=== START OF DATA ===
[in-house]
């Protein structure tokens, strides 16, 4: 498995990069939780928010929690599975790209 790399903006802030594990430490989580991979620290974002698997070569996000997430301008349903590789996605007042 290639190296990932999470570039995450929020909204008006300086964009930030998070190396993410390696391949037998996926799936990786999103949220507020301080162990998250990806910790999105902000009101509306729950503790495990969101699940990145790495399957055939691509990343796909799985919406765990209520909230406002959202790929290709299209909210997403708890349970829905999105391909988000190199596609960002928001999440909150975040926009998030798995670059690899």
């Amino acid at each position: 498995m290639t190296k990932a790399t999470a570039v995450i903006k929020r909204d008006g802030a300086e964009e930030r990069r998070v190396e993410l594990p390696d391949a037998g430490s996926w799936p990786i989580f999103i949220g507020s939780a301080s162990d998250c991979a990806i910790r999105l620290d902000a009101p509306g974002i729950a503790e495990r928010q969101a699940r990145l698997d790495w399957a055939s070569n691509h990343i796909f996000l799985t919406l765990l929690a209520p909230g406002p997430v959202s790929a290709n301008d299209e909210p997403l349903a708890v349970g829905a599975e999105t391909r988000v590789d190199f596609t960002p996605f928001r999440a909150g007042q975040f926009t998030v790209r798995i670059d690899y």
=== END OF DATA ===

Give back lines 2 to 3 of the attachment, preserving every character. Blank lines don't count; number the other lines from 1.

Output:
């Protein structure tokens, strides 16, 4: 498995990069939780928010929690599975790209 790399903006802030594990430490989580991979620290974002698997070569996000997430301008349903590789996605007042 290639190296990932999470570039995450929020909204008006300086964009930030998070190396993410390696391949037998996926799936990786999103949220507020301080162990998250990806910790999105902000009101509306729950503790495990969101699940990145790495399957055939691509990343796909799985919406765990209520909230406002959202790929290709299209909210997403708890349970829905999105391909988000190199596609960002928001999440909150975040926009998030798995670059690899």
């Amino acid at each position: 498995m290639t190296k990932a790399t999470a570039v995450i903006k929020r909204d008006g802030a300086e964009e930030r990069r998070v190396e993410l594990p390696d391949a037998g430490s996926w799936p990786i989580f999103i949220g507020s939780a301080s162990d998250c991979a990806i910790r999105l620290d902000a009101p509306g974002i729950a503790e495990r928010q969101a699940r990145l698997d790495w399957a055939s070569n691509h990343i796909f996000l799985t919406l765990l929690a209520p909230g406002p997430v959202s790929a290709n301008d299209e909210p997403l349903a708890v349970g829905a599975e999105t391909r988000v590789d190199f596609t960002p996605f928001r999440a909150g007042q975040f926009t998030v790209r798995i670059d690899y």